Dogs have been our friends for thousands of years. Since we first domesticated them at the dawn of history they have hunted for us, worked with us, lived with us, and been our beloved companions. Yet for all of this long history of camaraderie, there are times when man’s best friend becomes one of our worst nightmares, when something sinister takes over and causes them to mysteriously turn on us with a relentless, breathtaking ferocity. It’s not always when one might expect either. When one thinks of dog attacks, one is perhaps likely to conjure up an image of a rabid animal or one that has been either mistreated, abused, or trained as an attack dog. After all, only an aggressive or insane dog would suddenly bite or maul a human being, right? However, this is not always the case. There are numerous cases of normally mild mannered, cherished family pets that have suddenly and inexplicably turned on their owners to inflict serious injury and even death. These are dogs that in many cases have been raised from puppies within a beloved family and had never shown any signs of aggression before mysteriously ravaging their owners, leaving in the aftermath bafflement and horror.
This idea of a normally good-natured dog horrifically turning on its owners and those around it was perhaps most famously explored in fiction in the 1981 novel Cujo, by Stephen King, which would go on to be made into a movie. The story follows the struggles of a town, and in particular one family, dealing with a relentless assault by their usually mild mannered St. Bernard when it becomes rabid after being bitten on the nose by a bat while trying to chase a rabbit down a hole. The once friendly dog is finally killed in a climactic showdown, but not after it has left a trail of death in its wake during its rampage. At the time it was a terrifying look into what happens when man’s best friend goes bad, but as dramatic and exaggerated as the story might be, such a scenario is far from purely the realm of fiction. Indeed, the list of real-life cases very much in the vein of Cujo is vast. Here we will take a look at such cases, and peek into a spooky world where our true, beloved companions turn on us without warning or reason to bring blood and death.
On July 25, 2015, a Charleston, South Carolina woman was attacked out of the blue by her husband’s pit bull. During the attack, which reportedly was completely unprovoked, 48-year-old Katherine Rizk’s arm was spectacularly torn completely off, after which she was admitted to an intensive care unit with severe blood loss. During the terrifying incident, the woman was dragged around three houses before being chased off by a passing driver got out of his car and threw a guitar stand at it. A neighbor who witnessed the attack described it as being “like a horror movie,” and that the dog “was pulling her body like it was a toy.” The dog itself, named Tiger, was turned over to the Charleston Animal Society where it was euthanized. The dog’s owner was puzzled, describing how he had had Tiger since he was a puppy and that the dog had always been very calm and never shown any aggression towards people. In an eerily similar incident, in January of 2014, 65-year old Anna Murray also lost her arm in a horrific mauling in her Connecticut home when she was suddenly attacked by her son’s dog, Tuxedo, who had also never previously shown aggression towards people and had always been a faithful companion. The woman was found cowering under a neighbors car, where she had tried to hide from the onslaught.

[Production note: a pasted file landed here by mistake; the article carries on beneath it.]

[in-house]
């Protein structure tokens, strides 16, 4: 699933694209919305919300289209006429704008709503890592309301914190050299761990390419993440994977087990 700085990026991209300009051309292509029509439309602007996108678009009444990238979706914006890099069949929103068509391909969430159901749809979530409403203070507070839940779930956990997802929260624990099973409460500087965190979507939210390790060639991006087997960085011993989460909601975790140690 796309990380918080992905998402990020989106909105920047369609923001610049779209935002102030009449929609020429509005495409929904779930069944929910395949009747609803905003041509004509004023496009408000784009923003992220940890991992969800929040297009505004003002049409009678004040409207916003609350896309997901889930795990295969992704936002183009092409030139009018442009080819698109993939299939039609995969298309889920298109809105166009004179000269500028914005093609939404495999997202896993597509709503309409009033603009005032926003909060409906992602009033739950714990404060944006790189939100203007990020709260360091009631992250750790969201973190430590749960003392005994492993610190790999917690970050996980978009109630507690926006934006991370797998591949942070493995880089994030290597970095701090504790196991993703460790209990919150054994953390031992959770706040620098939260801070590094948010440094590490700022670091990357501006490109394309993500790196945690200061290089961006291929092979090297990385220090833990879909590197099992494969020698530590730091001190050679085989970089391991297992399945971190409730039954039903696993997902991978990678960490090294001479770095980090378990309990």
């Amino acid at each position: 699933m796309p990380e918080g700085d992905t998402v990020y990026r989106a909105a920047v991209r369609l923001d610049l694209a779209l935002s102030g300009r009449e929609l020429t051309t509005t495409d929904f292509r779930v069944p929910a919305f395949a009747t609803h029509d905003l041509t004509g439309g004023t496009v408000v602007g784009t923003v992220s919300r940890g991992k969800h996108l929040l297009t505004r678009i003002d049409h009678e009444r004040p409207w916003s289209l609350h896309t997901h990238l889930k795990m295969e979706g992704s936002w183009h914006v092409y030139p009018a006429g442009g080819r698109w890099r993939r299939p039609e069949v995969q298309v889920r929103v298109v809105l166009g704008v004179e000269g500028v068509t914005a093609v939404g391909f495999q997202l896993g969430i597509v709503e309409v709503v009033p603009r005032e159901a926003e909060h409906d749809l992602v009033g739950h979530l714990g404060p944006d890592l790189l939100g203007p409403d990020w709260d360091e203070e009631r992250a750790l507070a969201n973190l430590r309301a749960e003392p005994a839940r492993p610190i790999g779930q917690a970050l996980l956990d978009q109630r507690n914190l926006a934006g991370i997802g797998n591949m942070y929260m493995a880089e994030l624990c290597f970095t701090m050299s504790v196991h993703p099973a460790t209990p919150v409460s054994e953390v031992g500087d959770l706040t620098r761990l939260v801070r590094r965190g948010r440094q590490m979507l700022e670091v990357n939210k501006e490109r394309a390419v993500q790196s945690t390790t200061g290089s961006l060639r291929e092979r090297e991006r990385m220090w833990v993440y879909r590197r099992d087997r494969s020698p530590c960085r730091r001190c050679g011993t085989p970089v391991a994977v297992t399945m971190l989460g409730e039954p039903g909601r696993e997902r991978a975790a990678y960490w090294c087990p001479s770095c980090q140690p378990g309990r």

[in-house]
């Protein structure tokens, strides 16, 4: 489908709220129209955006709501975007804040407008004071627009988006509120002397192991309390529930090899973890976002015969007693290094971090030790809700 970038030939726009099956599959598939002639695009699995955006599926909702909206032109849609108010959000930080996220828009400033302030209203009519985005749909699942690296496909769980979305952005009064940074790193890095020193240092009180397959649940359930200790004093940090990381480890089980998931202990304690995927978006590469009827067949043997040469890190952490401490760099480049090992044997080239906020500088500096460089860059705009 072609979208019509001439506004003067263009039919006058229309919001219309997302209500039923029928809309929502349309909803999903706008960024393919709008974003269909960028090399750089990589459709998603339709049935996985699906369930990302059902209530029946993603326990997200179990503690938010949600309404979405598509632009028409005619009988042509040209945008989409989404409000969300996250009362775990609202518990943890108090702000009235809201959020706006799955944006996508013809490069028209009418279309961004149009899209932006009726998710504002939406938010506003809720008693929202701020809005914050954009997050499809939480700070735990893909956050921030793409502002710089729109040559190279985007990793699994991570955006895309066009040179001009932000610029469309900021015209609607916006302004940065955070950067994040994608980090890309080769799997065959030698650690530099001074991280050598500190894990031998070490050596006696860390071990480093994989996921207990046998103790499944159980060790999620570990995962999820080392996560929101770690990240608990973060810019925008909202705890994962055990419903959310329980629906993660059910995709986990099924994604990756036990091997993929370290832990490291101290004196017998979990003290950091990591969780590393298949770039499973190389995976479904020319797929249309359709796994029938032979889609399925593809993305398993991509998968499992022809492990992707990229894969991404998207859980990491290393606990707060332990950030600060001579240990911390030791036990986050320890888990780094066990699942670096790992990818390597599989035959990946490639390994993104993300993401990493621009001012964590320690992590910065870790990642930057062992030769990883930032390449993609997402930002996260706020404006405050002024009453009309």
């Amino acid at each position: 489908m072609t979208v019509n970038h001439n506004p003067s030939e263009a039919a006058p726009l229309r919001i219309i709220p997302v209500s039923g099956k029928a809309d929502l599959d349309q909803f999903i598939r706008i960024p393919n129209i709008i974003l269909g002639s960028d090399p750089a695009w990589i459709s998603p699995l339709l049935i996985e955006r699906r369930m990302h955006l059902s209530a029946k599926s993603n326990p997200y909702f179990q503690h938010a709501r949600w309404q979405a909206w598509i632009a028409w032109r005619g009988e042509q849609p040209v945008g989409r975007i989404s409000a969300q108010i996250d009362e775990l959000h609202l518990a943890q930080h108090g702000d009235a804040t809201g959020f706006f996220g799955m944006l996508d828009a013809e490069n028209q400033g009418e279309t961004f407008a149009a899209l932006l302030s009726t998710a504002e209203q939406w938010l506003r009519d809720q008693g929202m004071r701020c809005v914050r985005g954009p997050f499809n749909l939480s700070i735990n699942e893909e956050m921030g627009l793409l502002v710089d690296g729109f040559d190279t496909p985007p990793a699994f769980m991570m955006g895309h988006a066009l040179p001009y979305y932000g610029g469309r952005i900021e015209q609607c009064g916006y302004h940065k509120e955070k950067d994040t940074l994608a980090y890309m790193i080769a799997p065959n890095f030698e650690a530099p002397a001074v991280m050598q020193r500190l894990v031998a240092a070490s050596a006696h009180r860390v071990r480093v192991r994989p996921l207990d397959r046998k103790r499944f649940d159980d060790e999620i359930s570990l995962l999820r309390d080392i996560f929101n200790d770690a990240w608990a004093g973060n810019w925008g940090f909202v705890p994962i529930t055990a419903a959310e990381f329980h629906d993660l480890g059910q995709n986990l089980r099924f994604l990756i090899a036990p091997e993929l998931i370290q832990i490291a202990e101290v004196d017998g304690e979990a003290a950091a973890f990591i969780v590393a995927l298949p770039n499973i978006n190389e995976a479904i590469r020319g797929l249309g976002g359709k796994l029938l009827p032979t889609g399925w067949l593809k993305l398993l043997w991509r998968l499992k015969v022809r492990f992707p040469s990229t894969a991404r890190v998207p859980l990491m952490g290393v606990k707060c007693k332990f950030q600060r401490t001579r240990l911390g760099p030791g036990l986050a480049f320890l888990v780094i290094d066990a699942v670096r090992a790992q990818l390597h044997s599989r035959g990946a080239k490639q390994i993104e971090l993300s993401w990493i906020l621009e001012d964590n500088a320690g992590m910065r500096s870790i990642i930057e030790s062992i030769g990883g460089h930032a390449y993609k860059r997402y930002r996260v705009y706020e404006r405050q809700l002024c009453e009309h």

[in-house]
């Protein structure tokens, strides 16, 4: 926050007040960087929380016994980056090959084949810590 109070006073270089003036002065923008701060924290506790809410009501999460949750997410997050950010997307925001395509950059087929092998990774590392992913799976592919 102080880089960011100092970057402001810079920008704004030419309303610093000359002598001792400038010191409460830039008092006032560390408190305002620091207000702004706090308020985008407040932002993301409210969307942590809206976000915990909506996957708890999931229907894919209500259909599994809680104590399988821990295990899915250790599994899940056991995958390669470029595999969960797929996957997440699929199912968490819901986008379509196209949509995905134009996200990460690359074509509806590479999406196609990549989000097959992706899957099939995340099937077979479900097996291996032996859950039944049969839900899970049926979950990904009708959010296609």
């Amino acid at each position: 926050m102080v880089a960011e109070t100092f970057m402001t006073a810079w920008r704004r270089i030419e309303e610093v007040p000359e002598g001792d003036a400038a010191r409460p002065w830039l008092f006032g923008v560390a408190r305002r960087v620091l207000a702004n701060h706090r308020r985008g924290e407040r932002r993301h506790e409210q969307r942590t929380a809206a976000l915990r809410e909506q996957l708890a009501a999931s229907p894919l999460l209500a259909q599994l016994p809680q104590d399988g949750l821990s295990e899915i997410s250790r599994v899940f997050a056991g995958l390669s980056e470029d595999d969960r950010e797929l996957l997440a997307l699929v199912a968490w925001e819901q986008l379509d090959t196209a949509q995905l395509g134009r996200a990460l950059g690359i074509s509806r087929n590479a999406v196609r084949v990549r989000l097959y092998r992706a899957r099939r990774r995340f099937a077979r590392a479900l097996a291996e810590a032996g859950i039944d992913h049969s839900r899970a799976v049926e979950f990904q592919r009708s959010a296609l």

In another incident, 22-year-old Liam Hewitson of Lancashire, England, was viciously attacked by his pet pit bull terrier, eerily also named Tiger. The man later died of his injuries after being savagely mauled in his own home by his former companion as they relaxed together on the sofa, and family members stressed that the two had always been the best of friends. The dog was captured peacefully, remaining docile as it was moved to an animal shelter, where it was euthanized. Authorities and family were perplexed as to what may have brought on the sudden display of unprovoked and uncharacteristic violence, but one theory was that it may have been due to an epileptic fit Hewitson had had shortly before the attack, which may have somehow triggered a violent response in his dog.
Pit bulls seem to have a way of often being the aggressors in these attacks, as can be seen in another case from Costa Mesa, California. In February of 2015, a couple was driving their SUV through a shopping center on their way to Huntington Beach with their pet pit bull in the back seat, as they had done many times before without incident. The dog reportedly was lounging in the back seat peacefully before suddenly launching itself at the couple as they drove, and ferociously and repeatedly biting them on their arms and shoulders while snarling maniacally. The wife was able to call 911 as the panicked and bloodied husband pulled the car over and exited the vehicle. When firefighters arrived, the dog was growling, snapping, and out of control, and had to be forcibly subdued. One family friend who arrived to try and coax the dog out of the car was also attacked.